Soon after, umbrellas were brought out for the tables, which were apparently center stage for this high definition artistry. Word had it that they planned to move forward with or without rain. Someone offered me a sport jacket to cover a pasta stain on my left sleeve. The roving camera must have picked it up. I was suddenly becoming self-conscious and wondered if they’d ask me to suck in my gut just before Mr. White yelled action. I wanted to get the attention of my waitress, but she appeared lost in conversation with some Hollywood character dressed in purple, a white scarf wrapped around his neck. Guess my green Izod short sleeve wasn’t captivating enough. Not sure about the sport jacket, but it definitely carried the smell of a department store clothing rack.

My quiet moment had now stretched into a half day of controlled insanity. After undergoing several takes, I soon realized the depth of my acting career would amount to lifting a cup of cold cardamom tea to my lips, pretending to drink it, then picking up a folded morning edition of the Savannah Times, quickly handed to me by one of the black-shirted workers to make me look busy. Others talked on cells, or appeared to talk to one another. Given my age, I guess I was chosen as the low-tech bystander. The challenge, and I use the word loosely, was to lift cup, grasp paper, and gaze to my right in the exact same motion over and over again. Apparently, my degree in Biophysics had little to do with this role. If one of us failed our assigned task, someone screamed continuity, and we did it again.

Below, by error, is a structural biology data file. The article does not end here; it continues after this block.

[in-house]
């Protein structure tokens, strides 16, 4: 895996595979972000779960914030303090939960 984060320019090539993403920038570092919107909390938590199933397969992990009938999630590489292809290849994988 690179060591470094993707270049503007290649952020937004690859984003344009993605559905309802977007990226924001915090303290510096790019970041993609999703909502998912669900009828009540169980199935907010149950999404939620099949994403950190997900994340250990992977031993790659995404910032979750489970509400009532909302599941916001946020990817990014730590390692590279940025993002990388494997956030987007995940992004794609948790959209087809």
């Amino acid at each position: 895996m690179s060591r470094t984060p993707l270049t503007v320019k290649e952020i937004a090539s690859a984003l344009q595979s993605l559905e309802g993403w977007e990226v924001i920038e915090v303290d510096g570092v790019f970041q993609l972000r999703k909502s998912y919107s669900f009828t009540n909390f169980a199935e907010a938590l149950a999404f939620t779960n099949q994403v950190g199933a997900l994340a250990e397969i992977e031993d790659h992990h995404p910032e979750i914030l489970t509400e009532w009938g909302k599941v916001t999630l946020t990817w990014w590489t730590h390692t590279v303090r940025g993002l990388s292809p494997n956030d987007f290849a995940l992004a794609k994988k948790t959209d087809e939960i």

A light rain began to fall, and the wind along the river made the table umbrellas flutter and jump. I was now thankful for the department store jacket, but ready for this to be over. Tracy, the girl I’d met earlier, had now become quite good at walking toward the toffee shop, and I wondered if she was dreaming of expanding her repertoire a bit.

Suddenly, I noticed the 20-million dollar director didn’t look so happy. He leaned over a monitor under the canvas tent and was, again, surrounded by a small army of black shirts. He took off his cap and was quite animated about something. I immediately wondered if I had lifted my cup incorrectly on that last take, then saw the problem. One shot from a final wrap…and the lead actor had left the set. Carrie Lee returned to the Winnebago and all hell was breaking out in the once quiet outdoor cafe. As they say on Idol, welcome to Hollywood.

“Sir, sir!” Just when I thought it would end, I’d wake up and stop this hallucinatory dream …the preppy guy with wire framed glasses was again eyeing me and calling for my attention. “Was it the cup or the paper? Did I gaze left?”

“No sir. You’re fine. We need a stand-in for the lead. If you’re okay with it, we’ll get you to sign some paperwork and move into wardrobe. The Winnebago over there.”

Twenty minutes, I was signed, sealed, and delivered on set with makeup on my face. My bargain priced jacket had been replaced with tan slacks, leather jacket, and expensive sun shades propped on top my head. I was also given a splendid Swiss watch with a diamond jeweled band. The director calmly walked me through the shot.

One last shot, no close-ups …me and Carrie Lee walking hand-in-hand along the river. Whatever had happened with the now-former lead, they needed someone with a similar body build. I guess between the big guy moving lights and the bystander with the scarf, I was it.

I left my cold tea behind. Tracy stood off to the side, a look of absolute shock crossing her face. It was as if she were saying, I hit my spot a hundred times and he gets the break?

As a light rain continued to fall, someone yelled “quiet please!” The outdoor stage went silent. I could feel my hands shaking and placed one inside my pocket to hide it from the cameras’ view.